By the Grace of G‑d
In the Days of Selichos 5715. Brooklyn, N.Y.

To the Sons and Daughters of
Our People Israel, Everywhere,

G‑d bless you

Greetings and Blessing:

On the eve of Rosh Hashanah I extend my prayerful wishes to my brethren, every Jew and Jewess in the midst of our people Israel, the time hallowed traditional blessing of “Shono toivo umesuko”—a good and sweet year.

The celebration of Rosh Hashanah, the beginning of the year, has been ordained by our Torah to take place on the anniversary of the Creation, but not on the first day of Creation. It has been made to coincide with the sixth day of Creation, the day when Man was created.

The significance of this day, and of this event, is not in the fact that a new creature was added to Creation, a creature one plane higher than the rest of the animal kingdom, as the animal is superior to plant, and plant to mineral.

The significance lies in the fact that the new creature—Man—was essentially different from the others.

For it was man who recognized the Creator in and through Creation, and, what is more, brought about the elevation of the entire Creation to that recognition and thus to the fulfillment of its Divine design and purpose. Since such recognition and appreciation of the Creator is the ultimate purpose of the Creation.

One of the main distinguishing features which set Man apart from all other creatures, is the free choice of action which the Creator bestowed upon him.

Man can use this special Divine gift in two opposing directions he may, G‑d forbid, choose the way leading to self-destruction and the destruction of everything around him; or, he can choose the right way of life, which would elevate him and the Creation with him to the highest possible perfection.

And to help us recognize and choose the right path, we were given the Torah, which is Divine and eternal, hence its teachings are valid for all times and in all places.

It is not possible for man to make his choice unaided, merely by virtue of his intellect, for the human intellect is limited. The intellect can only serve to discover and bring forth that inner absolute intuition and faith in things which lie beyond and above the realm of the intellect; the faith and intuition which are the heritage of every Jew, therewith to illuminate his entire being and to guide him in his daily living to a life inspired by Torah and Mitzvoth.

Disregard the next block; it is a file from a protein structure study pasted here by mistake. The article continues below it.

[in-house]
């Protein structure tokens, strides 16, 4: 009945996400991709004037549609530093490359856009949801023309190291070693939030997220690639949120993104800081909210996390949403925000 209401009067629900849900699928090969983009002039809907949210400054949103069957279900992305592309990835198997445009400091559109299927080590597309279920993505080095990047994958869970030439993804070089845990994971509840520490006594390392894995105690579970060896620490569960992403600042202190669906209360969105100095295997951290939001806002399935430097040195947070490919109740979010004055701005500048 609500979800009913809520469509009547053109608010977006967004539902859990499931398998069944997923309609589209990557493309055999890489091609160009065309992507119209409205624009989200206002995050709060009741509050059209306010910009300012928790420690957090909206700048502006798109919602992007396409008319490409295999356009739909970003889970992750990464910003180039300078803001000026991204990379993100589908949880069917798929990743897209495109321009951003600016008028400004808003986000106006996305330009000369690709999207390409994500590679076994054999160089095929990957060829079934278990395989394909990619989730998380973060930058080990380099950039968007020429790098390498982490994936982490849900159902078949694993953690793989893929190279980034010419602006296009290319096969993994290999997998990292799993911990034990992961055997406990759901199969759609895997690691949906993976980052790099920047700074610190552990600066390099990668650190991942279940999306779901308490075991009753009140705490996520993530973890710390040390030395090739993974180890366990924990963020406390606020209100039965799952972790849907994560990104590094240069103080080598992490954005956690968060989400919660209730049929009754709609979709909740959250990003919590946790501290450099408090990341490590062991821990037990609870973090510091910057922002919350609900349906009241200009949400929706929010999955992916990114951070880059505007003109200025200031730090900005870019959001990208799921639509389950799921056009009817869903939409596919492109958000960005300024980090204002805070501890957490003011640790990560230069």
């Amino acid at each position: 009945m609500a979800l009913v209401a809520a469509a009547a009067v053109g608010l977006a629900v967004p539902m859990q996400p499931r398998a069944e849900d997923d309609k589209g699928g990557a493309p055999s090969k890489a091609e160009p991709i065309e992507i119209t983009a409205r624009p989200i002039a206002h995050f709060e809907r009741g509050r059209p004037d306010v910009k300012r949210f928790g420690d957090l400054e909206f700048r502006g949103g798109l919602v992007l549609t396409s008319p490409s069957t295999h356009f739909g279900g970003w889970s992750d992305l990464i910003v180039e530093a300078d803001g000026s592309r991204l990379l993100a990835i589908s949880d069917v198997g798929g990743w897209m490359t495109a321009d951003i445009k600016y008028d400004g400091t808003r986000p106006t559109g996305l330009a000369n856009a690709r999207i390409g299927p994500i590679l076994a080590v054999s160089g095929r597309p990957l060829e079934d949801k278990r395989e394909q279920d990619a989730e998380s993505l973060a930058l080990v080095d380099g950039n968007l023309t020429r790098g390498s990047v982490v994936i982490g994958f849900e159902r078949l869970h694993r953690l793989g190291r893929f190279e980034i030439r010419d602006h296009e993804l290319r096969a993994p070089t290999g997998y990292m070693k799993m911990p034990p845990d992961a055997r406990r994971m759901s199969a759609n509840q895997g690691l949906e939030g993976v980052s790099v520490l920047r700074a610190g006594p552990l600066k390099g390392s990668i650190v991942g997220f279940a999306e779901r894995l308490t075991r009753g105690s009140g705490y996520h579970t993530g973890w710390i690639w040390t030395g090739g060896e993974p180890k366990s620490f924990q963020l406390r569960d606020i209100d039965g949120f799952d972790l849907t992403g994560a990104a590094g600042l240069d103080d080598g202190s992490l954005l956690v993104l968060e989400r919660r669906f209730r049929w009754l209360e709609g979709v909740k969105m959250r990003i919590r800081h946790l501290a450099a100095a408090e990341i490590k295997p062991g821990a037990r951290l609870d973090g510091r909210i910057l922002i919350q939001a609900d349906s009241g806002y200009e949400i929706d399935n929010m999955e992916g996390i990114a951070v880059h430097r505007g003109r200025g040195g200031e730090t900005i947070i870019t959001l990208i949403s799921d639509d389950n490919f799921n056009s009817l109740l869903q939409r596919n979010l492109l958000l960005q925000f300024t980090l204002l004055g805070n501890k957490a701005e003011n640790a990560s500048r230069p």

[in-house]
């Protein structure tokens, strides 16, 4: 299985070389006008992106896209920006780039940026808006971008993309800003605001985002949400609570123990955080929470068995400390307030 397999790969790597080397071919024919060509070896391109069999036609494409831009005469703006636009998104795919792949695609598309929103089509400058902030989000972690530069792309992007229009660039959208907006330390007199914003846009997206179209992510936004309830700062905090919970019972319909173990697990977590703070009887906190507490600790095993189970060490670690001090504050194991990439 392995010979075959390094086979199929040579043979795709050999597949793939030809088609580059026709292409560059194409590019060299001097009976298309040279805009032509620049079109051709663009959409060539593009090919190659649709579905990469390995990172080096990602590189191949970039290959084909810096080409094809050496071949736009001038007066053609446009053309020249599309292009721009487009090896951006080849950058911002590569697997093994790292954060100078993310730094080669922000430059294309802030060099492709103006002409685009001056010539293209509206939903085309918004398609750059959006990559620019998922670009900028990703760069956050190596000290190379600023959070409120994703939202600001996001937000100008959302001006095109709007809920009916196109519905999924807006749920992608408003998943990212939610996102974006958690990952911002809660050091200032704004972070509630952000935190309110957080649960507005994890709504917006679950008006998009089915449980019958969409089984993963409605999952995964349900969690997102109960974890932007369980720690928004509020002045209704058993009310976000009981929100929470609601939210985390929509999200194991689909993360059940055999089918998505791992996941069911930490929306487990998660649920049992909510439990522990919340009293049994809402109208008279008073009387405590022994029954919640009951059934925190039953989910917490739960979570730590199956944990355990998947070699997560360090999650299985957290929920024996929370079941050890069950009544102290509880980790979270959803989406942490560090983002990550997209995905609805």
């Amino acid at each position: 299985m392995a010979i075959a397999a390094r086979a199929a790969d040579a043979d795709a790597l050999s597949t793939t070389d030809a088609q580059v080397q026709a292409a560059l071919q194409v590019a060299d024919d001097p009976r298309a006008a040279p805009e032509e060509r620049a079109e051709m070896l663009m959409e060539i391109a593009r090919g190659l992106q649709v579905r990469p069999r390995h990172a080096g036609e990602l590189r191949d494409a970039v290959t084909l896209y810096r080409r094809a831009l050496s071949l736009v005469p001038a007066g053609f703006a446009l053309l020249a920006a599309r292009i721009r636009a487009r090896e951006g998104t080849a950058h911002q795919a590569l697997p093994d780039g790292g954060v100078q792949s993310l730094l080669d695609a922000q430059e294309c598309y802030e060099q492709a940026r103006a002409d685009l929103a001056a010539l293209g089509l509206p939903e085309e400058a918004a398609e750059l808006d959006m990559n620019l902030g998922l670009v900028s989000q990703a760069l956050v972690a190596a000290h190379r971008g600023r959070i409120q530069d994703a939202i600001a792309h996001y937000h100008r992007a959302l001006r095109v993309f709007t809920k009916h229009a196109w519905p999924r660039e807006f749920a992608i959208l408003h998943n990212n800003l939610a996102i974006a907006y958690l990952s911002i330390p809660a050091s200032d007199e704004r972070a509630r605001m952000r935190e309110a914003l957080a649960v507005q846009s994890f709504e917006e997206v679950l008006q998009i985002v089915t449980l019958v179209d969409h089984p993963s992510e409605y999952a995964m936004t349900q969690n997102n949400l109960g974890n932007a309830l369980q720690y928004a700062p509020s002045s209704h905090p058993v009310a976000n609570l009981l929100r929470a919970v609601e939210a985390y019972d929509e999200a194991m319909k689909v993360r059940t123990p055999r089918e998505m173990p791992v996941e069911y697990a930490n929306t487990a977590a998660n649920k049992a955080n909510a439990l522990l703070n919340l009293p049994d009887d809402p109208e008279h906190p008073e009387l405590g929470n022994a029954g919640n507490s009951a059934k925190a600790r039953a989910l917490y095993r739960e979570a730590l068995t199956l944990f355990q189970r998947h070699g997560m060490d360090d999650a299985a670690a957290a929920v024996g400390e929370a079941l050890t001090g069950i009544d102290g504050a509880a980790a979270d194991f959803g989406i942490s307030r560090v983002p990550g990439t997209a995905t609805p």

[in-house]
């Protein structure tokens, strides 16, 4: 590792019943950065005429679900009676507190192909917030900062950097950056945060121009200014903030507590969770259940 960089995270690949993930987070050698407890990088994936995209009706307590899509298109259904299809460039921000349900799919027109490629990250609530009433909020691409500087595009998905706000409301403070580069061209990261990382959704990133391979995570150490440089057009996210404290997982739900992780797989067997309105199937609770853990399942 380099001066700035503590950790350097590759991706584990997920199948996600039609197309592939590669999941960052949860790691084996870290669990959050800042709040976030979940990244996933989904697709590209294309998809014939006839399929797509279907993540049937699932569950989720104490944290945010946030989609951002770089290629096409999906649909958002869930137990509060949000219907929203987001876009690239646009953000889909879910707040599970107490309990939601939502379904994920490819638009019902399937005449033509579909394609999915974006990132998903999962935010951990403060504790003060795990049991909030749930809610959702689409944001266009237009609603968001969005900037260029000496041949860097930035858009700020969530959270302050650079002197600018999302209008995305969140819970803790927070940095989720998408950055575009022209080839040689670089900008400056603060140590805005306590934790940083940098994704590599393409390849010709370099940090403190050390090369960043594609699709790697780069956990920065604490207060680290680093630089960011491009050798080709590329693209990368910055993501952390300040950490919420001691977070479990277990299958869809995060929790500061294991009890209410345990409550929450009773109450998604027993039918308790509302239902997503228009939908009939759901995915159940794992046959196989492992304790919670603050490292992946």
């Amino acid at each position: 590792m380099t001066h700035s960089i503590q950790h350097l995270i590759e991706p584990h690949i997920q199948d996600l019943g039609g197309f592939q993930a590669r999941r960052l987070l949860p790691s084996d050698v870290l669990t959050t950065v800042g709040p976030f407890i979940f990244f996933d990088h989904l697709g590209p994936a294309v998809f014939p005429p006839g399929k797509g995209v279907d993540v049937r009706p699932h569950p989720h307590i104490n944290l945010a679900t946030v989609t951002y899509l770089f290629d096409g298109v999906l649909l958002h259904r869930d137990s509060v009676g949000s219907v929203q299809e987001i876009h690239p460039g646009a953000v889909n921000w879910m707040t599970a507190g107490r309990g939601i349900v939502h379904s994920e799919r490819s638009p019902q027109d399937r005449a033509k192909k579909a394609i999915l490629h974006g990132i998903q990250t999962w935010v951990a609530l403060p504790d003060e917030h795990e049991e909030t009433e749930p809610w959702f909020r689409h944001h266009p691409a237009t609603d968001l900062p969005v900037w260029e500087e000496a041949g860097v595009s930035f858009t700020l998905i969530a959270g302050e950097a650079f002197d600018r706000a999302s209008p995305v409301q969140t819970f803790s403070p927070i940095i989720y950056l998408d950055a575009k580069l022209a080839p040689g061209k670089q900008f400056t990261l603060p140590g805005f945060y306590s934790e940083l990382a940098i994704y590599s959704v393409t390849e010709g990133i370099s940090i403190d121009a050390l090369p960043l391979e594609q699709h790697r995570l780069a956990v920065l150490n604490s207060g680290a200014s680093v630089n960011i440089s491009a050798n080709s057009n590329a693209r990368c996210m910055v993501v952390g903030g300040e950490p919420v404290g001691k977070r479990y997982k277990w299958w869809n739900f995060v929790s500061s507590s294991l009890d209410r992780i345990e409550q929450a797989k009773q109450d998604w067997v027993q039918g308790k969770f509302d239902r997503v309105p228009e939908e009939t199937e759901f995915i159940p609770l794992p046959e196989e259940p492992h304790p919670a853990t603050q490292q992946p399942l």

On Rosh Hashanah man stands not only before the Divine Judgment, but also before his own.

The verdict of his own judgment, with regard to the future, must be: that he takes upon himself to fulfill his duty, that is, to work for the fulfillment—in himself and in his surroundings—of the call:

“Come, let us worship, bow down and kneel before G‑d our Maker,” a call for absolute submission to G‑d first sounded by the first man, Adam, on the day of his creation, on the first Rosh Hashanah.

This can be attained only through a life inspired and guided by the Torah.

And that he must once and for all abandon the opposite road, which can only lead to destruction and doom.

Let no one think: who am I and what am I to have such tremendous powers of building or destruction.

For we have seen—to our sorrow—what even a small quantity of matter can do in the way of destruction through the release of atomic energy. If such power is concealed in a small quantity of matter—for destructiveness, in denial of the design and purpose of Creation, how much greater, is the creative power entrusted to every individual to work in harmony with the Divine purpose, for in this case one is also given special abilities and opportunities by Divine Providence to attain the goal for which we have been created: the realization of a world in which

“Each creature shall recognize that Thou didst create him, and every breathing soul shall declare: ‘G‑d, the G‑d of Israel, is King, and His reign is supreme over all.’”

With the blessing of

Kesivo vachasimo toivo,

/Menachem Schneerson/